My (Non)Reader

reading photo
Photo by ZapTheDingbat

One of my students is a big reader. Since we started our independent reading project in December, she has read seven books. The last book she read was All the Bright Places by Jennifer Niven. She said the book was so good she can’t even explain it. She comes in and chats about her books, and she loves the independent reading.

One of the things I enjoy most about independent reading is putting the right books in the hands of eager readers. Students are starting to swap their own recommendations, which is really amazing. I have tried to share a book with them each time class meets, and I received a very nice thank you from one of my students for sharing so many books with them.

The truth is, as much as the independent reading seems to be working well with my students, I can’t seem to figure out how to get my daughter to read. I have tried buying books I think she would like and recommending favorites. I stay up on what teenagers are reading and what they like to read. If anyone is poised to raise a reader, I should think it would be me. I did all the right things. I read to all my children. I model a love of reading for them. I made sure they grew up surrounded by books. I’m just flummoxed.

Several years ago, I recommended Twilight to a girl I was teaching. She wasn’t a reader, but I thought she’d enjoy it. She loved it, and she talked her mother into a late evening trip to Barnes & Noble to buy the next one. Her mother was in tears of gratitude at the next parent/teacher conference because her daughter was now a reader. By senior year, she showed me she was reading a fat Alison Weir biography of Henry VIII. It was her own choice. She wasn’t reading it for class.

The year before, a student in my class discovered a love of reading after we studied The Catcher in the Rye by J. D. Salinger. In his senior year, he was reading Upton Sinclair’s novel Oil!, which inspired the 2007 movie There Will Be Blood. It was his own choice. He wasn’t reading it for class.

I’ve been successful convincing my students to give reading a chance. One of my most reluctant readers just finished his second book. He read Jon Krakauer’s Into the Wild and just finished a Derek Jeter biography. He admitted at the beginning of the year that he really dislikes reading unless it’s a sports article or is on Twitter.  But now he’s read two full books of his own choosing.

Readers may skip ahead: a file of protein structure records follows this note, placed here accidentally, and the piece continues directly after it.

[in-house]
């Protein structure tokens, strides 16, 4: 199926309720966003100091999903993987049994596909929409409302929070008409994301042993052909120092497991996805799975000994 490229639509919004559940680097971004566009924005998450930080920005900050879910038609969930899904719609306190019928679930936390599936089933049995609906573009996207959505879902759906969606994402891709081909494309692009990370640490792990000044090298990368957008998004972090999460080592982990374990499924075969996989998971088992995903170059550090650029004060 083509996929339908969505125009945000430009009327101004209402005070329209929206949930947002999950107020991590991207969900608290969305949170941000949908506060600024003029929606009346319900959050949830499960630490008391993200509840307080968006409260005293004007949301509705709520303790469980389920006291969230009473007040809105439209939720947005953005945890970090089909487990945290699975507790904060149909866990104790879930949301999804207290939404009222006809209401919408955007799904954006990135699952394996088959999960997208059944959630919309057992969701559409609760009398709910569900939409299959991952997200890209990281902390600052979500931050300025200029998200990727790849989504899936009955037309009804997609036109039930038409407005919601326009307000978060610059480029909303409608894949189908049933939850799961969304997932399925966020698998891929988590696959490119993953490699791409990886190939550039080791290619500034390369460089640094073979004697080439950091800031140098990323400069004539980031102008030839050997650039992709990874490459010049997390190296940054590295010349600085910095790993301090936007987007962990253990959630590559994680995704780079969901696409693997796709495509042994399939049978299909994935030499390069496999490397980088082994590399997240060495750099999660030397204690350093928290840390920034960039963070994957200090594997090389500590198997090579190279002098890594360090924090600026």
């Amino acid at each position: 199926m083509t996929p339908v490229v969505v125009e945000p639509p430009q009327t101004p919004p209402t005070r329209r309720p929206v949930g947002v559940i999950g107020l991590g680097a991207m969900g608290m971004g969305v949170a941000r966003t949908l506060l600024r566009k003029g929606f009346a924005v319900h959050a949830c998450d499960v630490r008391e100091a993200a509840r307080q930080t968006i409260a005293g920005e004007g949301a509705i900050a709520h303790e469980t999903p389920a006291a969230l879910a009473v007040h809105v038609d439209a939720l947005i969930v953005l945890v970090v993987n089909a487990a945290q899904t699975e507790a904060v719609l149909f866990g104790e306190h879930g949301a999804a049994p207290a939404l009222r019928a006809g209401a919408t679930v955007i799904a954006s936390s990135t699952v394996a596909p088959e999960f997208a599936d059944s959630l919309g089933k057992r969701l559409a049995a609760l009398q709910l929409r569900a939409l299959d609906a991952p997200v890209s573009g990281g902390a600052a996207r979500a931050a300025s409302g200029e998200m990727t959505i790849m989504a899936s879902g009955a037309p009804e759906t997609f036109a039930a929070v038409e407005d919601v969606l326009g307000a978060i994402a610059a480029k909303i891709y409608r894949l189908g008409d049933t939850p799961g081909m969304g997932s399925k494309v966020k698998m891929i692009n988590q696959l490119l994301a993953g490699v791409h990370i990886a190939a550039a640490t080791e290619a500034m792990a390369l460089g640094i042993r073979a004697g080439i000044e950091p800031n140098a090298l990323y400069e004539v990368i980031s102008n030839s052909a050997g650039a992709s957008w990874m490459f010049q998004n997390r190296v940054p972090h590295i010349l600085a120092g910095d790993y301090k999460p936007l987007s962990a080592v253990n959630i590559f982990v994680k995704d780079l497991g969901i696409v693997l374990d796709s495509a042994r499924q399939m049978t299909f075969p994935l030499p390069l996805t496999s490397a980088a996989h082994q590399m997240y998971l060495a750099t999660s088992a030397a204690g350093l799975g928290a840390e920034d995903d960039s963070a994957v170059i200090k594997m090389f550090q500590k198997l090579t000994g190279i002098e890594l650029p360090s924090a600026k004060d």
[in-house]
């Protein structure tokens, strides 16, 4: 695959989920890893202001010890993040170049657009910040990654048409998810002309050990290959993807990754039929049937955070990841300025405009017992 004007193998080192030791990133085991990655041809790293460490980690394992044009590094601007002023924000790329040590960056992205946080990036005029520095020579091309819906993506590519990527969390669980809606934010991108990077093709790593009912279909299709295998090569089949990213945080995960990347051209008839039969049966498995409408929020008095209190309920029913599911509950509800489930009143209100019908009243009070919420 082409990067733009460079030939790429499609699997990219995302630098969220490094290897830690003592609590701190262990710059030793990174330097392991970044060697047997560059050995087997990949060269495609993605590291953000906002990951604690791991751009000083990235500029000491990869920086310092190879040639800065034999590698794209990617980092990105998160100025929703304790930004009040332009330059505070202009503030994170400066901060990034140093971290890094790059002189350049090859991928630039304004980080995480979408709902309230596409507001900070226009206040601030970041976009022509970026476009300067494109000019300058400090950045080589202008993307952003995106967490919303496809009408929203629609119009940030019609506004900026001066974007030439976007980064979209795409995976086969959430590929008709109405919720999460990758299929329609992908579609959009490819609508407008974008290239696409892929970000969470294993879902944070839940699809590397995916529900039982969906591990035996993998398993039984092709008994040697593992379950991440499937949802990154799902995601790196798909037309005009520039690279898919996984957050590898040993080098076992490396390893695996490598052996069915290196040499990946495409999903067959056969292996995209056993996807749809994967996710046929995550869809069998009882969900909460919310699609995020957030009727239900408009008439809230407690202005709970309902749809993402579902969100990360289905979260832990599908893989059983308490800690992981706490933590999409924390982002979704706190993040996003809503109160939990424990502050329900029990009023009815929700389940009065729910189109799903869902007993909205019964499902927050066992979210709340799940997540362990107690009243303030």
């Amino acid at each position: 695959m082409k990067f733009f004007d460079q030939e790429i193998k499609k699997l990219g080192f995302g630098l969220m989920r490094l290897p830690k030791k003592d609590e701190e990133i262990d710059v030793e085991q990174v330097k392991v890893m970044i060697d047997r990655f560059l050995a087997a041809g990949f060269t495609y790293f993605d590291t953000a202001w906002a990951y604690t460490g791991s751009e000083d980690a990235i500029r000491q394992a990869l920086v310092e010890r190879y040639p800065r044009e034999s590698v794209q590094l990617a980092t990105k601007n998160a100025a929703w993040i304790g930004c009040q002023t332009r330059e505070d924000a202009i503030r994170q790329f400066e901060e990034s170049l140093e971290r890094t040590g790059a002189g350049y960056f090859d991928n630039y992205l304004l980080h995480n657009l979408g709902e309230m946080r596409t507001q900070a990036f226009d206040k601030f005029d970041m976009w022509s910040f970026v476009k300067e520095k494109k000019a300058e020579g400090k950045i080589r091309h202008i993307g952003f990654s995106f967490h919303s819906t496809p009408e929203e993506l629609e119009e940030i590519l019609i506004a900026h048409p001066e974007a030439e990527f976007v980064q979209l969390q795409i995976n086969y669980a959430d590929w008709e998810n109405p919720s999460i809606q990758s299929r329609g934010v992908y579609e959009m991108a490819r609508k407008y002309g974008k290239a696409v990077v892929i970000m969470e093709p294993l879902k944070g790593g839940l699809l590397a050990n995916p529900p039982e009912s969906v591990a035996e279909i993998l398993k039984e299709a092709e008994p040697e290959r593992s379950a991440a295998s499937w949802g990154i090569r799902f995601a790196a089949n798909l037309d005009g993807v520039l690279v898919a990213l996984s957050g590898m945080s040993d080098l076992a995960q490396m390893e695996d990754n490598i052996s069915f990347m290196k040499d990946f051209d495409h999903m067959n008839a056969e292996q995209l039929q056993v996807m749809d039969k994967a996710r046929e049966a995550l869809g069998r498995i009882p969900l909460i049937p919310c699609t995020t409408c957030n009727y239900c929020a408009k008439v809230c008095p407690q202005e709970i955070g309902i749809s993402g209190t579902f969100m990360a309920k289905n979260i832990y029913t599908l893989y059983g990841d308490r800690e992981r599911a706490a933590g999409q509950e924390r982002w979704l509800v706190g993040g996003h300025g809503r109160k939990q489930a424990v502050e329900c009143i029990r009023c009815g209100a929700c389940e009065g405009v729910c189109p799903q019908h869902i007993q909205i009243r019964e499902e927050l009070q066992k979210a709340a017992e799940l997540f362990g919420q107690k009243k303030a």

I suppose partly it could be that teenagers will often listen to anyone except their parents. Perhaps my students’ parents tried to get them to read more and weren’t successful. I’m just not sure how to help my own daughter discover a love of reading, even after I’ve helped so many of my students discover the magic of books. What am I doing wrong?

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17 thoughts on “My (Non)Reader”

  1. In my experience, you hit the nail on the head with this statement: I suppose partly it could be that teenagers will often listen to anyone except their parents.

    Most of my friends have teenagers right now. I hope you are comforted by knowing that you are not alone in your struggle. 🙂 AND I’m certain you won’t give up. You will try until it happens…it’s what we do! 🙂

  2. Sometimes it’s hard being the kid of a teacher and the teacher to our own kids. Has your daughter met some authors? She might get star struck and have to read if she were to meet some.

  3. Dana, You are not alone in your struggle with your daughter. I too have had literary successes with my students, but a few of my children….no matter what I suggested….

    It sounds like she has yet to begun the passionate interchange between characters and readers. As you know….it takes just the right book. In time….it will come.

  4. Hi Dana,
    I think you are right in that our own children don’t often listen to us in the same way they may listen to others, particularly their teachers. Maybe it’s worth your while to have a talk with your daughter’s teacher? But, either way, don’t despair. Sometimes leaving kids alone and making quiet suggestions is the best way. I believe that she’ll figure it out on her own.

  5. So, as a former school librarian and current English teacher, who, like you, prides herself on getting the right book to the right kid, I’m curious. What books has she enjoyed? Did she read them on paper? Device? Audio/aloud?

      1. At the risk of encroaching, may I ask what level she is (middle school, high school)? Both books are a lot about school, so might she articulate what is appealing about the titles? (e.g., Does she like that Wonder is a weeper or an underdog story, or maybe about a small private school? Is the appeal of HP the magic/world-building/characters/school intrigue/Britishness?)

        1. She’s in high school (9th). She has Asperger’s Syndrome, so I think she connected to Wonder because of feeling like the main character sometimes—different. Our whole family love Harry Potter, and I’m not really sure which aspect of that series drew her most.

          1. Have you or she read Marcelo in the Real World by Francisco X. Stork? Do you have clearance to read aloud still?

          2. Clearance? I’m not sure what you mean by that, but yes, we read aloud together sometimes still. She hasn’t read those books that I know of.

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